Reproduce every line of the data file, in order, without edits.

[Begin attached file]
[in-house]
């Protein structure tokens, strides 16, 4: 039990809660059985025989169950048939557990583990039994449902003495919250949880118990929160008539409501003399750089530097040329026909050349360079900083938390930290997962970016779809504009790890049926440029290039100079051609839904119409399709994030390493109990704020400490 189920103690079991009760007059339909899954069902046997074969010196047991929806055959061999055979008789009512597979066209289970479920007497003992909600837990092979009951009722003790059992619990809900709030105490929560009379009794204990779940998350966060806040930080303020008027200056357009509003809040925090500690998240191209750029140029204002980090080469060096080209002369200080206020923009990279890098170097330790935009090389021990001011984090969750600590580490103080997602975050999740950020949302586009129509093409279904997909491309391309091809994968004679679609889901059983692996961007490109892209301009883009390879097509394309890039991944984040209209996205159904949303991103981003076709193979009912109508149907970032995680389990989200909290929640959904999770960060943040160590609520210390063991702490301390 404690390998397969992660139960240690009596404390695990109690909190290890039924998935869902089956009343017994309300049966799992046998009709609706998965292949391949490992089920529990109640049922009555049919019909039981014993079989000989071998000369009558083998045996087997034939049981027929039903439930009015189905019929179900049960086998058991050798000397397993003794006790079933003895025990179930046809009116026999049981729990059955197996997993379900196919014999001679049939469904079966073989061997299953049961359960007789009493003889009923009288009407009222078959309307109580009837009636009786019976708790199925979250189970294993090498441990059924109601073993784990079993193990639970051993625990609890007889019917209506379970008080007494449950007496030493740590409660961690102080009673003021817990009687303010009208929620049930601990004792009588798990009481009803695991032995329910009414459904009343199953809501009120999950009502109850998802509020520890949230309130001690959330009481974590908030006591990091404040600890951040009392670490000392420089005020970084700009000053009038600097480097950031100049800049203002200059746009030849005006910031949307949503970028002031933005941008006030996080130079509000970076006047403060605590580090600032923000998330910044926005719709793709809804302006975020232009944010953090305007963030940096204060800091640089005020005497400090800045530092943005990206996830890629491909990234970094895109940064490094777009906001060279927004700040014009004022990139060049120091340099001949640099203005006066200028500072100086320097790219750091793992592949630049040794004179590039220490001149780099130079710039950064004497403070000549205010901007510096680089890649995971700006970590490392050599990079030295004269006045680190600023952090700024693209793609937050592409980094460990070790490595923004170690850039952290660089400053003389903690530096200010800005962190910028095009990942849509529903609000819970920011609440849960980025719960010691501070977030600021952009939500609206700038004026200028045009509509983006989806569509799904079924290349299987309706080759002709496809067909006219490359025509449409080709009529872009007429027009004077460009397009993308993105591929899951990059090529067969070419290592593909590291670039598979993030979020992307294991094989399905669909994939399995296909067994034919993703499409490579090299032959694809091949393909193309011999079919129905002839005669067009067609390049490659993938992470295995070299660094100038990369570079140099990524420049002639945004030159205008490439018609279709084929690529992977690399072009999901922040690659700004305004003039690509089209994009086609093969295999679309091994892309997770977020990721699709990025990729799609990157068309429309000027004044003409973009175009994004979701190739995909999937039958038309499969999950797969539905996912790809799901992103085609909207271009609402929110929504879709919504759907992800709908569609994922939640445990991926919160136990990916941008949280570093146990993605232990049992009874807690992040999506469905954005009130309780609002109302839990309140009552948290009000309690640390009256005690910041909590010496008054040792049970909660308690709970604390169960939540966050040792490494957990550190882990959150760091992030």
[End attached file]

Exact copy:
[in-house]
């Protein structure tokens, strides 16, 4: 039990809660059985025989169950048939557990583990039994449902003495919250949880118990929160008539409501003399750089530097040329026909050349360079900083938390930290997962970016779809504009790890049926440029290039100079051609839904119409399709994030390493109990704020400490 189920103690079991009760007059339909899954069902046997074969010196047991929806055959061999055979008789009512597979066209289970479920007497003992909600837990092979009951009722003790059992619990809900709030105490929560009379009794204990779940998350966060806040930080303020008027200056357009509003809040925090500690998240191209750029140029204002980090080469060096080209002369200080206020923009990279890098170097330790935009090389021990001011984090969750600590580490103080997602975050999740950020949302586009129509093409279904997909491309391309091809994968004679679609889901059983692996961007490109892209301009883009390879097509394309890039991944984040209209996205159904949303991103981003076709193979009912109508149907970032995680389990989200909290929640959904999770960060943040160590609520210390063991702490301390 404690390998397969992660139960240690009596404390695990109690909190290890039924998935869902089956009343017994309300049966799992046998009709609706998965292949391949490992089920529990109640049922009555049919019909039981014993079989000989071998000369009558083998045996087997034939049981027929039903439930009015189905019929179900049960086998058991050798000397397993003794006790079933003895025990179930046809009116026999049981729990059955197996997993379900196919014999001679049939469904079966073989061997299953049961359960007789009493003889009923009288009407009222078959309307109580009837009636009786019976708790199925979250189970294993090498441990059924109601073993784990079993193990639970051993625990609890007889019917209506379970008080007494449950007496030493740590409660961690102080009673003021817990009687303010009208929620049930601990004792009588798990009481009803695991032995329910009414459904009343199953809501009120999950009502109850998802509020520890949230309130001690959330009481974590908030006591990091404040600890951040009392670490000392420089005020970084700009000053009038600097480097950031100049800049203002200059746009030849005006910031949307949503970028002031933005941008006030996080130079509000970076006047403060605590580090600032923000998330910044926005719709793709809804302006975020232009944010953090305007963030940096204060800091640089005020005497400090800045530092943005990206996830890629491909990234970094895109940064490094777009906001060279927004700040014009004022990139060049120091340099001949640099203005006066200028500072100086320097790219750091793992592949630049040794004179590039220490001149780099130079710039950064004497403070000549205010901007510096680089890649995971700006970590490392050599990079030295004269006045680190600023952090700024693209793609937050592409980094460990070790490595923004170690850039952290660089400053003389903690530096200010800005962190910028095009990942849509529903609000819970920011609440849960980025719960010691501070977030600021952009939500609206700038004026200028045009509509983006989806569509799904079924290349299987309706080759002709496809067909006219490359025509449409080709009529872009007429027009004077460009397009993308993105591929899951990059090529067969070419290592593909590291670039598979993030979020992307294991094989399905669909994939399995296909067994034919993703499409490579090299032959694809091949393909193309011999079919129905002839005669067009067609390049490659993938992470295995070299660094100038990369570079140099990524420049002639945004030159205008490439018609279709084929690529992977690399072009999901922040690659700004305004003039690509089209994009086609093969295999679309091994892309997770977020990721699709990025990729799609990157068309429309000027004044003409973009175009994004979701190739995909999937039958038309499969999950797969539905996912790809799901992103085609909207271009609402929110929504879709919504759907992800709908569609994922939640445990991926919160136990990916941008949280570093146990993605232990049992009874807690992040999506469905954005009130309780609002109302839990309140009552948290009000309690640390009256005690910041909590010496008054040792049970909660308690709970604390169960939540966050040792490494957990550190882990959150760091992030």